Hundreds stranded by Tino flight cancellations

Hundreds of people were left stranded over the weekend after Air New Zealand flights bound for destinations all across the Pacific were cancelled due to bad weather caused by Cyclone Tino.

The Samoa Observer reported on Saturday that an Air New Zealand flight bound for Samoa at 2.40pm did not arrive, although that was just the beginning of the cancelled flights to Samoa.

According to the airline's travel alert status, a total of ten flights bound for Samoa, Tonga and Niue were cancelled. 

Air New Zealand announced on their website that they are closely monitoring the path of the cyclone.

"Based on current forecasting, we are anticipating disruption to our flights to and from select Pacific Island ports," they said during the weekend.

"Kia ora, we do regret this cancellation as a result of Cyclone Tino. We are currently investigating options to provide recovery service to Niue. Any updates will be available on our Travel Alerts page," the carrier said in an online statement while announcing the cancellation of a flight to Niue. 

One family returning to Samoa on a flight from Auckland on Saturday said their flight was in the air for almost 8 hours.

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The aircraft, which left Auckland in the early morning, was less than an hour away from Apia when its pilot made a decisions to change course towards Fiji. 

The plane eventually made its way back to Auckland as weather conditions over Fiji worsened.

"Everyone was saying, thank goodness the plane had enough petrol," said a family member who declined to be named.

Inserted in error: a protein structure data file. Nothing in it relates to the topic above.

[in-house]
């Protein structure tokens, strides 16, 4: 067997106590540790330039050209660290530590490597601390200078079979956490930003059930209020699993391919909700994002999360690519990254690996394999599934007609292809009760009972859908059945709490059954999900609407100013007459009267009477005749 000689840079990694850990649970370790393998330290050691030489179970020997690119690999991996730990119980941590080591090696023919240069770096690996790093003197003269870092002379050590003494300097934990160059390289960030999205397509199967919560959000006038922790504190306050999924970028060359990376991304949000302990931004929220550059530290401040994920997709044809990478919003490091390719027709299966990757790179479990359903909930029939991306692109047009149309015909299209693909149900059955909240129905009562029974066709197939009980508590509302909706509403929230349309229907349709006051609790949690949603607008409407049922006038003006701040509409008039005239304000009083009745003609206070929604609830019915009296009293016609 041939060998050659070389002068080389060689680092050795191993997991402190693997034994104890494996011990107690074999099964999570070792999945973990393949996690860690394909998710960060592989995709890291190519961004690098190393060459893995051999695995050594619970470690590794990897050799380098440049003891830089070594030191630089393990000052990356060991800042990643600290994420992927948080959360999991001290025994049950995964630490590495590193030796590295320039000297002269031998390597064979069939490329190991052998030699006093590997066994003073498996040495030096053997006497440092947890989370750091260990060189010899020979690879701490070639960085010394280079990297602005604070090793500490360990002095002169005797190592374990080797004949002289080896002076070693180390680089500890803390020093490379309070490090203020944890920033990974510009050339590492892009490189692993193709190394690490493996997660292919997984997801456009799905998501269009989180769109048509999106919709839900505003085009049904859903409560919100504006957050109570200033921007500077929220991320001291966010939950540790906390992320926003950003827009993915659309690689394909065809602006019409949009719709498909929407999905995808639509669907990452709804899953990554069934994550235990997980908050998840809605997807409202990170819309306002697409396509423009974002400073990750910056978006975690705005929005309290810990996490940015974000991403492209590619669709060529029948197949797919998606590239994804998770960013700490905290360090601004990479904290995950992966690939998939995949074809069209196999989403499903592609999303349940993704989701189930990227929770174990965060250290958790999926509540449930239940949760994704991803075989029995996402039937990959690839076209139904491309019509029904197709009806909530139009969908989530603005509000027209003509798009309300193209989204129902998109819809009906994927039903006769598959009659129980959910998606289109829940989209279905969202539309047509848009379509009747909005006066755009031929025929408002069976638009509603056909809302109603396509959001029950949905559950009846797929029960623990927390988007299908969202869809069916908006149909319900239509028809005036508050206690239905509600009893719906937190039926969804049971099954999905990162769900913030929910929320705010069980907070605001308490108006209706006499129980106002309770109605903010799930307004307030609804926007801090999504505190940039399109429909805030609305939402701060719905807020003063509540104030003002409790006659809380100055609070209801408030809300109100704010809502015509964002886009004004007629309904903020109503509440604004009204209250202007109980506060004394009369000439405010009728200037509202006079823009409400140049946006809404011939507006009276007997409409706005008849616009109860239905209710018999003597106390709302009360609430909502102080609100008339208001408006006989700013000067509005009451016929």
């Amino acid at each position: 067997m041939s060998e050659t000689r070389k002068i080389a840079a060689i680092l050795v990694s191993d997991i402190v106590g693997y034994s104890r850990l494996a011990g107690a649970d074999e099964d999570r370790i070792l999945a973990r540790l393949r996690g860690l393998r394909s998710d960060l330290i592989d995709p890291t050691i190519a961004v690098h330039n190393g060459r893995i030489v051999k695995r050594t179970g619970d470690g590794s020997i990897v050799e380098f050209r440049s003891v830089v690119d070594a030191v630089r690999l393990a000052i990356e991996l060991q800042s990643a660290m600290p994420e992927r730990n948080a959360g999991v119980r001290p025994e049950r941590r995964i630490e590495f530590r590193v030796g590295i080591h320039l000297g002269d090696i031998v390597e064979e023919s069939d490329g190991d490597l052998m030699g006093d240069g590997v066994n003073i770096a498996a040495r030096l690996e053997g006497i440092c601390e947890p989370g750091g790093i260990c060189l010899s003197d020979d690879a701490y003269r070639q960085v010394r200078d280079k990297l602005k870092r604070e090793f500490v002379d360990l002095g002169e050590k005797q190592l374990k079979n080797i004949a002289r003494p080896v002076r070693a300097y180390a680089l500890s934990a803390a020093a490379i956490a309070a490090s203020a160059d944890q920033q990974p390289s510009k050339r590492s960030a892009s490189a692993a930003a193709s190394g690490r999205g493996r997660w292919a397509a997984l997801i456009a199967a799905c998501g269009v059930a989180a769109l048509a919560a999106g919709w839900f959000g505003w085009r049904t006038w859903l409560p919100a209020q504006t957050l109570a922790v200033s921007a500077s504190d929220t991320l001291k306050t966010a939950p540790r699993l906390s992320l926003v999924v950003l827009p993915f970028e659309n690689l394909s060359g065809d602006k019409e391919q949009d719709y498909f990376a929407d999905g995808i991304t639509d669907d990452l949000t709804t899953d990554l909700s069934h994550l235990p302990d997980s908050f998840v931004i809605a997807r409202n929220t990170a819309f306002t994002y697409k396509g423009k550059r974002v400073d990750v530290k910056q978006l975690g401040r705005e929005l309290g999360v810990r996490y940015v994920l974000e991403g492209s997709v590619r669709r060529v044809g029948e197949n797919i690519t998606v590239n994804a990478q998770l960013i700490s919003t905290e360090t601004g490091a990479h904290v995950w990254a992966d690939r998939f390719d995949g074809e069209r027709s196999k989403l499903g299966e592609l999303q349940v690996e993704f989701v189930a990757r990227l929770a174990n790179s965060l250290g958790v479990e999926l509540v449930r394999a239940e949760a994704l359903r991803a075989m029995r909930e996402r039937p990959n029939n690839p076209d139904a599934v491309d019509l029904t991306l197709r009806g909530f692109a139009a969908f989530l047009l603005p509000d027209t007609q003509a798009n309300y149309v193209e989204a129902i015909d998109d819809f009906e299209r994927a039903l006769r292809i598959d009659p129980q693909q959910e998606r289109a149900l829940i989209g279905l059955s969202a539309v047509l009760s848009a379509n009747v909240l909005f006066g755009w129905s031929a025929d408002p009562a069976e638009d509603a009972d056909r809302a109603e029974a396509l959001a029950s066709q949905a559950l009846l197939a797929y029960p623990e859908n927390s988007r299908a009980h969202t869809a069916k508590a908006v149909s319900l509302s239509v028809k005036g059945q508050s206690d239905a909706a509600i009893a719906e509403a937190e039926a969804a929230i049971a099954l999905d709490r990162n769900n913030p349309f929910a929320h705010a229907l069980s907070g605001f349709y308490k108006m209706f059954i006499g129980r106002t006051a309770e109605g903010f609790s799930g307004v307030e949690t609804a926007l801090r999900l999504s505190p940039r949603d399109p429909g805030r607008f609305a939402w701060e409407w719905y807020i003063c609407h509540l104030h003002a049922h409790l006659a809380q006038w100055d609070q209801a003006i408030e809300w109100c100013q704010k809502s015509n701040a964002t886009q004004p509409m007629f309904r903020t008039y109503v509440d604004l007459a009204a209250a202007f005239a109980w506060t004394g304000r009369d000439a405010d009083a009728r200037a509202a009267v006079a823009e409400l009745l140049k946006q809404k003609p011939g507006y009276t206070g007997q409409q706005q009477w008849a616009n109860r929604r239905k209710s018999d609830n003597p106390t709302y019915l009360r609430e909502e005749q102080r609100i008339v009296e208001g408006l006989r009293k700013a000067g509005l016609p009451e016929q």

The family was one of many on the plane uncertain and frightened by the ordeal, but who also expressed gratitude that they made it to their final destination safely. 

Most of the passengers booked onto subsequently cancelled flights on Saturday and Sunday were rescheduled to fly to Apia on Monday.

The Samoa Observer was told that Air New Zealand's first incoming flight at Faleolo Airport since its weekend cancellations was due to arrive at 11 am on Monday.

Meanwhile, despite delays to flight schedules, Samoa Airways flights continued despite the inclement weather along with Fiji Airways.

Wellington Airport was brought to a halt due to fog enveloping the city for much of Monday, leading to the cancellation of dozens of scheduled flights.

Tropical Cyclone Tino is currently moving further southeast and away from Samoa. It was not scheduled to land on island but it now officially poses no threat to the country. 

But the active convergence zone (a meteorological term for the meeting of two clashing weather systems) that had been feeding Tino remains. That is expected to continue to be the source of heavy downpours, strong and gusty winds and possible floods and landslides. 

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